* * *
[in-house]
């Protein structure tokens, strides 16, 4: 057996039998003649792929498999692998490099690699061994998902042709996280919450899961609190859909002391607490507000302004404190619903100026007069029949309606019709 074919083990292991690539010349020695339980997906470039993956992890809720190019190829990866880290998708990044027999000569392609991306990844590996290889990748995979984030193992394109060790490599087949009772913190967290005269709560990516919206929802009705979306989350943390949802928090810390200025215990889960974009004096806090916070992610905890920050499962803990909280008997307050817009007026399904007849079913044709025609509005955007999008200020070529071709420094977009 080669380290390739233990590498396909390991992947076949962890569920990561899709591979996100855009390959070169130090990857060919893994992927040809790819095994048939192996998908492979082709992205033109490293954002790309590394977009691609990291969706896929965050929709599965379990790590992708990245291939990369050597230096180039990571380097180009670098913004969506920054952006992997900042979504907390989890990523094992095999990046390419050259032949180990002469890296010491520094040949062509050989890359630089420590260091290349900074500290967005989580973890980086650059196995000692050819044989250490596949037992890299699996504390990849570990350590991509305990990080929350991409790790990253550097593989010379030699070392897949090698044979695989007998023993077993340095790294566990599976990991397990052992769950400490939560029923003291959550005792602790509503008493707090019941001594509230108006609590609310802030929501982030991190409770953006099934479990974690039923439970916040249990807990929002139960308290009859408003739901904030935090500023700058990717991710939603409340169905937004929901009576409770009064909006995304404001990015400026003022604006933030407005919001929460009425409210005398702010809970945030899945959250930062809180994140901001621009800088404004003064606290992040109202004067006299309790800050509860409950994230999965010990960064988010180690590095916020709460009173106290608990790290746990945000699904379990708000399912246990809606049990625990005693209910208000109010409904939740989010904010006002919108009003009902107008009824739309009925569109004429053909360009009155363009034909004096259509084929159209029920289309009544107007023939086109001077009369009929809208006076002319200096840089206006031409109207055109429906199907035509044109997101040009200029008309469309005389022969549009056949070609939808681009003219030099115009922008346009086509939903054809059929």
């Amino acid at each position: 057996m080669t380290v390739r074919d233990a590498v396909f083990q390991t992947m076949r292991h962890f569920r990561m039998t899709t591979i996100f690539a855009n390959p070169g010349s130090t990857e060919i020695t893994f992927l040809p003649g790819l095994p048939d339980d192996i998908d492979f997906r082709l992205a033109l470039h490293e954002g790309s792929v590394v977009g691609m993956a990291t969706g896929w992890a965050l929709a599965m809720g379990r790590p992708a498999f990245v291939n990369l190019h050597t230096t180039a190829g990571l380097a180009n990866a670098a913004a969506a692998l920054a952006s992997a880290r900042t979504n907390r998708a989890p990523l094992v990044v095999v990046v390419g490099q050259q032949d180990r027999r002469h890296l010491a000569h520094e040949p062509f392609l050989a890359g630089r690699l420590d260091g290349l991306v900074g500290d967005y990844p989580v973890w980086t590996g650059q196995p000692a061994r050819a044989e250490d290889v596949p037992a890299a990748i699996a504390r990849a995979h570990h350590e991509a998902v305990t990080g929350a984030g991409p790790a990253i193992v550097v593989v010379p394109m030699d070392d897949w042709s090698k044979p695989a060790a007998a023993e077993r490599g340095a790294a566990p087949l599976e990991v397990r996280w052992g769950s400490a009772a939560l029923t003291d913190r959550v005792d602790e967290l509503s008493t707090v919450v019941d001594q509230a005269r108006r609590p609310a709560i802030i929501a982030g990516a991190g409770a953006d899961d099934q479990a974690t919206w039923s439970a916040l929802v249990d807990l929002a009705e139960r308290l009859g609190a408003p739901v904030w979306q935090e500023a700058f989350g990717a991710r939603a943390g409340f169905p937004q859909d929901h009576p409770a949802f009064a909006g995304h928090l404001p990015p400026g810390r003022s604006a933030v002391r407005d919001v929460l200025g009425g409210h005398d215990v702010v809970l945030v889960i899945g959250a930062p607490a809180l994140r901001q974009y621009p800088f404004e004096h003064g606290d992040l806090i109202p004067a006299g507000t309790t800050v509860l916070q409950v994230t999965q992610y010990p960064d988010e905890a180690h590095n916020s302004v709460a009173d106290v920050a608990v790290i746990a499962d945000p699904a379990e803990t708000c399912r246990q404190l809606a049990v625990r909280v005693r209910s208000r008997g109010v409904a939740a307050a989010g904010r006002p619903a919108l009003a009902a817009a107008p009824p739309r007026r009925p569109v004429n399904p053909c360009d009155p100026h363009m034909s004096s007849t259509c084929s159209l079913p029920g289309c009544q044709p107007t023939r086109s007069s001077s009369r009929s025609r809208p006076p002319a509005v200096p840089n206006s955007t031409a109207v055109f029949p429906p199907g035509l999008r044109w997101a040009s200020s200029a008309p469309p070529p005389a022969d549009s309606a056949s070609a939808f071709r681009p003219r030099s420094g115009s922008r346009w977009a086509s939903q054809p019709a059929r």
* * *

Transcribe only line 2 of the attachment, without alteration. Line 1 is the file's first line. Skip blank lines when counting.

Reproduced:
């Protein structure tokens, strides 16, 4: 057996039998003649792929498999692998490099690699061994998902042709996280919450899961609190859909002391607490507000302004404190619903100026007069029949309606019709 074919083990292991690539010349020695339980997906470039993956992890809720190019190829990866880290998708990044027999000569392609991306990844590996290889990748995979984030193992394109060790490599087949009772913190967290005269709560990516919206929802009705979306989350943390949802928090810390200025215990889960974009004096806090916070992610905890920050499962803990909280008997307050817009007026399904007849079913044709025609509005955007999008200020070529071709420094977009 080669380290390739233990590498396909390991992947076949962890569920990561899709591979996100855009390959070169130090990857060919893994992927040809790819095994048939192996998908492979082709992205033109490293954002790309590394977009691609990291969706896929965050929709599965379990790590992708990245291939990369050597230096180039990571380097180009670098913004969506920054952006992997900042979504907390989890990523094992095999990046390419050259032949180990002469890296010491520094040949062509050989890359630089420590260091290349900074500290967005989580973890980086650059196995000692050819044989250490596949037992890299699996504390990849570990350590991509305990990080929350991409790790990253550097593989010379030699070392897949090698044979695989007998023993077993340095790294566990599976990991397990052992769950400490939560029923003291959550005792602790509503008493707090019941001594509230108006609590609310802030929501982030991190409770953006099934479990974690039923439970916040249990807990929002139960308290009859408003739901904030935090500023700058990717991710939603409340169905937004929901009576409770009064909006995304404001990015400026003022604006933030407005919001929460009425409210005398702010809970945030899945959250930062809180994140901001621009800088404004003064606290992040109202004067006299309790800050509860409950994230999965010990960064988010180690590095916020709460009173106290608990790290746990945000699904379990708000399912246990809606049990625990005693209910208000109010409904939740989010904010006002919108009003009902107008009824739309009925569109004429053909360009009155363009034909004096259509084929159209029920289309009544107007023939086109001077009369009929809208006076002319200096840089206006031409109207055109429906199907035509044109997101040009200029008309469309005389022969549009056949070609939808681009003219030099115009922008346009086509939903054809059929």